In an effort to boost U.S. workers' retirement savings, the Labor Department has proposed new rules making it easier for companies to enroll employees automatically in 401(k) and other retirement plans.

The proposed rules would relieve plan sponsors of liability if their automatic-enrollment options had poor investment returns, provided such investments are limited to three default options: target-retirement mutual funds, balanced funds or professionally managed investment accounts.

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"The proposed regulations will create a safe harbor for employers to offer a default investment," Secretary of Labor Elaine Chao told reporters on a conference call. "The regulations also give employers the ability to offer balanced investments that have an appropriate risk-return profile for long-term savings."

In addition, the rules would require employers to give plan participants and beneficiaries a chance to make their own investment decisions, plus at least 30 days' notice of the plan's investment choices and a reminder that workers who don't want to be automatically enrolled can opt out of the retirement-savings plan.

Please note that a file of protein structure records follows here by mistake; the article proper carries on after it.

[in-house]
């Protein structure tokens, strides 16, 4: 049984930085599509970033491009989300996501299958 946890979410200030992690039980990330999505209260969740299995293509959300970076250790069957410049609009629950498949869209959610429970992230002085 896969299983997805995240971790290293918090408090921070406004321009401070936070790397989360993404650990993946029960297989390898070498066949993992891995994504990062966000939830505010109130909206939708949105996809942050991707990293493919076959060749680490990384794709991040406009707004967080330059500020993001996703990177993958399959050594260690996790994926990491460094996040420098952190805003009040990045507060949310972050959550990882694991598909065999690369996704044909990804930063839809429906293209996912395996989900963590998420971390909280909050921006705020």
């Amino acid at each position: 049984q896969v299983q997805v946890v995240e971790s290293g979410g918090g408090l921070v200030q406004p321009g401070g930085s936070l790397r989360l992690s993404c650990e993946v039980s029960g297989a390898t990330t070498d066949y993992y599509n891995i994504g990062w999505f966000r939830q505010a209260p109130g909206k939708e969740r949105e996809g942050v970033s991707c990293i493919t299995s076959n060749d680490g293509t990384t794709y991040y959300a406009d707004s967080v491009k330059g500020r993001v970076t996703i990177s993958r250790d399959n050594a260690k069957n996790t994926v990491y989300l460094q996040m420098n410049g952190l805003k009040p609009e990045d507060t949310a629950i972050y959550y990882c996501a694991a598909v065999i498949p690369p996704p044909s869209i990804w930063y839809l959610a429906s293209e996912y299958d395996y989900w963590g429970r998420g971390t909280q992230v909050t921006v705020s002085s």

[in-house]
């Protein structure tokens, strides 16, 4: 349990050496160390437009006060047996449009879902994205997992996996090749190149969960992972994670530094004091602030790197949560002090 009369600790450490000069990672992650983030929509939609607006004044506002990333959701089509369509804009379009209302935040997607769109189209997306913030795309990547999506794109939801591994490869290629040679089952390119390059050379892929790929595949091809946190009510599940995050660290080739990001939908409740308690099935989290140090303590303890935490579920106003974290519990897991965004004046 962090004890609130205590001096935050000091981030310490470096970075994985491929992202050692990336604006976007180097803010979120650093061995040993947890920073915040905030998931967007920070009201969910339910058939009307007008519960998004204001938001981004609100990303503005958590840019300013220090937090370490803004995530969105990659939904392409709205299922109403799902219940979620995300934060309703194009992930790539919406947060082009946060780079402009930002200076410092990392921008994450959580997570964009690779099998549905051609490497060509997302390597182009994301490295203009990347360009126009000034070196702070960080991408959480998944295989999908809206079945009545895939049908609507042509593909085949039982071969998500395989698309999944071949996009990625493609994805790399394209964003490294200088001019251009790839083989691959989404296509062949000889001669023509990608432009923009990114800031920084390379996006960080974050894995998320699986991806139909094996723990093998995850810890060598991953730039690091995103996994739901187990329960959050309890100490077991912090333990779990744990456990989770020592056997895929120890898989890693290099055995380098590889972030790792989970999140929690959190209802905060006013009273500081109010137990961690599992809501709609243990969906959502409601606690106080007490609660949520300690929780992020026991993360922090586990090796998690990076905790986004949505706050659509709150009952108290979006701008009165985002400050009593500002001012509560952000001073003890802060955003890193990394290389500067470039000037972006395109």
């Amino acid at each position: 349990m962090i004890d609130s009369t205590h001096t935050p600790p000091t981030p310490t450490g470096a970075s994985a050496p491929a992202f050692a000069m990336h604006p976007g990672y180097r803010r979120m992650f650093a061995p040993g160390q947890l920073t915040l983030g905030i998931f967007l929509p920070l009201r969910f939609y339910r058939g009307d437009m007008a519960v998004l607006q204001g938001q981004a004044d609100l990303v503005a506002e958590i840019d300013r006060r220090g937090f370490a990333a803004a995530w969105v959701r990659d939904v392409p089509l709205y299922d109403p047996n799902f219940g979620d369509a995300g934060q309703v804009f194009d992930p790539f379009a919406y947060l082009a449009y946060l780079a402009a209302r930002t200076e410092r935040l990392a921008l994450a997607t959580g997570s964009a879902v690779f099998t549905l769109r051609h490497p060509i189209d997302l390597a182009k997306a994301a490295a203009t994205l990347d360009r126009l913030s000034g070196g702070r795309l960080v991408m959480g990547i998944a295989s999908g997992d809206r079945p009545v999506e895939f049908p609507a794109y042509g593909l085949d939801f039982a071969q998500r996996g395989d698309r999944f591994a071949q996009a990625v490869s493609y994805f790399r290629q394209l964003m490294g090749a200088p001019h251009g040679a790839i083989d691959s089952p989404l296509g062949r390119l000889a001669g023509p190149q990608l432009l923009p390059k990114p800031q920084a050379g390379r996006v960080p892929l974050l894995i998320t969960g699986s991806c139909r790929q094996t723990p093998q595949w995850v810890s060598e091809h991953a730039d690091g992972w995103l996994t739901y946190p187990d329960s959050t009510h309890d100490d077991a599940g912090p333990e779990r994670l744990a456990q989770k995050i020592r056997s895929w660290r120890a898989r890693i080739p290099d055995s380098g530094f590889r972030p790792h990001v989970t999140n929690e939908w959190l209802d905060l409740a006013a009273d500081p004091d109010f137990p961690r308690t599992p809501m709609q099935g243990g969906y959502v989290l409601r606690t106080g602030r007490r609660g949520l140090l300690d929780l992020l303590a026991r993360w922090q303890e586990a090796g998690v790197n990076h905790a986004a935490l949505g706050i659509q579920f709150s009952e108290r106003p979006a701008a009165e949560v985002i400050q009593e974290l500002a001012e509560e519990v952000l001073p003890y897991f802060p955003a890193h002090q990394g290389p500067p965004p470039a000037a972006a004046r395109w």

About one-third of U.S. workers who could invest in a 401(k) or other defined-contribution plan are not doing so and only about 18 percent of U.S. companies offer automatic enrollment, Chao said.

Many other employers are interested in adopting automatic enrollment plans, Chao said, but the potential liability for investment results has kept them from moving ahead. The proposed rules are designed to alleviate those concerns and could boost workers' plan participation rates to as much as 90 percent, she added.

"This gives employers much greater motivation to go ahead and help to improve the retirement security of their workers," Chao said.

The Labor Department's proposal stems from the pension reform bill that President Bush signed in August, which removed several impediments to automatic enrollment. A key measure amended the Employee Retirement Income Security Act, known as ERISA, to protect companies from liability when workers who don't make their own retirement-plan investments are placed into certain default investment options.

Public comment about the proposal will be taken for 45 days, the Labor Department said, and a final ruling is expected by February.

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